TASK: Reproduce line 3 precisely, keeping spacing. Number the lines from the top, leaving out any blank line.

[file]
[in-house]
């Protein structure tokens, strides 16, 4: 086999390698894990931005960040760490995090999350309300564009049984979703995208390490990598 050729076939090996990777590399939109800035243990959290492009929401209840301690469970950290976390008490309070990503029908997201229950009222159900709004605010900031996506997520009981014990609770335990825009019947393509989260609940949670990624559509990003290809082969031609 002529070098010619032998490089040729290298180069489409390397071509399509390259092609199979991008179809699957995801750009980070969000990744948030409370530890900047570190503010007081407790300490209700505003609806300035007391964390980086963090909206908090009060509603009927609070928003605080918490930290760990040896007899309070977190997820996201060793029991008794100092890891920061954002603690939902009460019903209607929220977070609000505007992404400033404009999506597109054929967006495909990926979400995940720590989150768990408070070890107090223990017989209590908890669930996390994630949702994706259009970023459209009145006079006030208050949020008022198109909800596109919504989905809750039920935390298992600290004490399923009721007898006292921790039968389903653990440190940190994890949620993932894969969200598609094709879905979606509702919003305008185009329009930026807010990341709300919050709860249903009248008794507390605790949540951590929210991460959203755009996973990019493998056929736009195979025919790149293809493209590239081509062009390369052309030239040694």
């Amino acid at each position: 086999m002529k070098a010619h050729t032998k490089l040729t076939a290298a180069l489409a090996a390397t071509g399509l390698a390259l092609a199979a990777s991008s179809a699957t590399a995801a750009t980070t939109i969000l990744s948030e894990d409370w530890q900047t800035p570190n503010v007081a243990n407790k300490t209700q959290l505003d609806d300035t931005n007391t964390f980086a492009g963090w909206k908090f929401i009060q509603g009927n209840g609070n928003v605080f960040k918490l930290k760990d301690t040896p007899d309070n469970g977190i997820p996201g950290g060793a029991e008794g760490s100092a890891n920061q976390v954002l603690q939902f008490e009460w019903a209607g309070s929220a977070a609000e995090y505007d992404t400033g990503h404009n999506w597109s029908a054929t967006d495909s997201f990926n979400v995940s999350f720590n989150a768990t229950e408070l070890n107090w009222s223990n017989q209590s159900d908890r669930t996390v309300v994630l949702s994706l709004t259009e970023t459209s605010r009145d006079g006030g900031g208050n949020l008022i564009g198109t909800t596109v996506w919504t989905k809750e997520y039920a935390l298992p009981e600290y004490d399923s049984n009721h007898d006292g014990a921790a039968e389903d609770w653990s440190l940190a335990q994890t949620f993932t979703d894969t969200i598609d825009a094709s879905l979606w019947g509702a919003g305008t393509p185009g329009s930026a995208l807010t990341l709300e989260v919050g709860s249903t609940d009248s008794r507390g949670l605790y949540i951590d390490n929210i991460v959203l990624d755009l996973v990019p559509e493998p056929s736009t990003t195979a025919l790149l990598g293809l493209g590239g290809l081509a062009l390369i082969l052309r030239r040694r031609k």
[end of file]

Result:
């Amino acid at each position: 086999m002529k070098a010619h050729t032998k490089l040729t076939a290298a180069l489409a090996a390397t071509g399509l390698a390259l092609a199979a990777s991008s179809a699957t590399a995801a750009t980070t939109i969000l990744s948030e894990d409370w530890q900047t800035p570190n503010v007081a243990n407790k300490t209700q959290l505003d609806d300035t931005n007391t964390f980086a492009g963090w909206k908090f929401i009060q509603g009927n209840g609070n928003v605080f960040k918490l930290k760990d301690t040896p007899d309070n469970g977190i997820p996201g950290g060793a029991e008794g760490s100092a890891n920061q976390v954002l603690q939902f008490e009460w019903a209607g309070s929220a977070a609000e995090y505007d992404t400033g990503h404009n999506w597109s029908a054929t967006d495909s997201f990926n979400v995940s999350f720590n989150a768990t229950e408070l070890n107090w009222s223990n017989q209590s159900d908890r669930t996390v309300v994630l949702s994706l709004t259009e970023t459209s605010r009145d006079g006030g900031g208050n949020l008022i564009g198109t909800t596109v996506w919504t989905k809750e997520y039920a935390l298992p009981e600290y004490d399923s049984n009721h007898d006292g014990a921790a039968e389903d609770w653990s440190l940190a335990q994890t949620f993932t979703d894969t969200i598609d825009a094709s879905l979606w019947g509702a919003g305008t393509p185009g329009s930026a995208l807010t990341l709300e989260v919050g709860s249903t609940d009248s008794r507390g949670l605790y949540i951590d390490n929210i991460v959203l990624d755009l996973v990019p559509e493998p056929s736009t990003t195979a025919l790149l990598g293809l493209g590239g290809l081509a062009l390369i082969l052309r030239r040694r031609k």